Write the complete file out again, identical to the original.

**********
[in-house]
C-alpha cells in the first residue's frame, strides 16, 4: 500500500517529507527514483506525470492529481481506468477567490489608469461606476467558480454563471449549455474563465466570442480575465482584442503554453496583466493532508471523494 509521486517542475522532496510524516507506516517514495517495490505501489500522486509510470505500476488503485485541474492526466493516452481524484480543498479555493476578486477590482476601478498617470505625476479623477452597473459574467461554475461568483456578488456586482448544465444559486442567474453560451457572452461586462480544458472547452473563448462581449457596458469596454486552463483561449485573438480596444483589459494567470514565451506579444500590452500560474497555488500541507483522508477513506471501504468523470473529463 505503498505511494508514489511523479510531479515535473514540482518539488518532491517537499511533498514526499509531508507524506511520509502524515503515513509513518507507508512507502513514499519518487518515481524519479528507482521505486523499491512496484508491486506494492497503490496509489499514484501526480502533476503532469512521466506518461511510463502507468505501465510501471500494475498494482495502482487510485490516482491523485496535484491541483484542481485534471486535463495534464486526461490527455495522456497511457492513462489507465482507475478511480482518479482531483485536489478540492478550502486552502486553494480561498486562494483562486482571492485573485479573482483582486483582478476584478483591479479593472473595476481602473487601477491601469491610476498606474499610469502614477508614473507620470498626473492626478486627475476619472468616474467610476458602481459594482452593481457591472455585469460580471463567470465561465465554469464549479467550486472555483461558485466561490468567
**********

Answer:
[in-house]
C-alpha cells in the first residue's frame, strides 16, 4: 500500500517529507527514483506525470492529481481506468477567490489608469461606476467558480454563471449549455474563465466570442480575465482584442503554453496583466493532508471523494 509521486517542475522532496510524516507506516517514495517495490505501489500522486509510470505500476488503485485541474492526466493516452481524484480543498479555493476578486477590482476601478498617470505625476479623477452597473459574467461554475461568483456578488456586482448544465444559486442567474453560451457572452461586462480544458472547452473563448462581449457596458469596454486552463483561449485573438480596444483589459494567470514565451506579444500590452500560474497555488500541507483522508477513506471501504468523470473529463 505503498505511494508514489511523479510531479515535473514540482518539488518532491517537499511533498514526499509531508507524506511520509502524515503515513509513518507507508512507502513514499519518487518515481524519479528507482521505486523499491512496484508491486506494492497503490496509489499514484501526480502533476503532469512521466506518461511510463502507468505501465510501471500494475498494482495502482487510485490516482491523485496535484491541483484542481485534471486535463495534464486526461490527455495522456497511457492513462489507465482507475478511480482518479482531483485536489478540492478550502486552502486553494480561498486562494483562486482571492485573485479573482483582486483582478476584478483591479479593472473595476481602473487601477491601469491610476498606474499610469502614477508614473507620470498626473492626478486627475476619472468616474467610476458602481459594482452593481457591472455585469460580471463567470465561465465554469464549479467550486472555483461558485466561490468567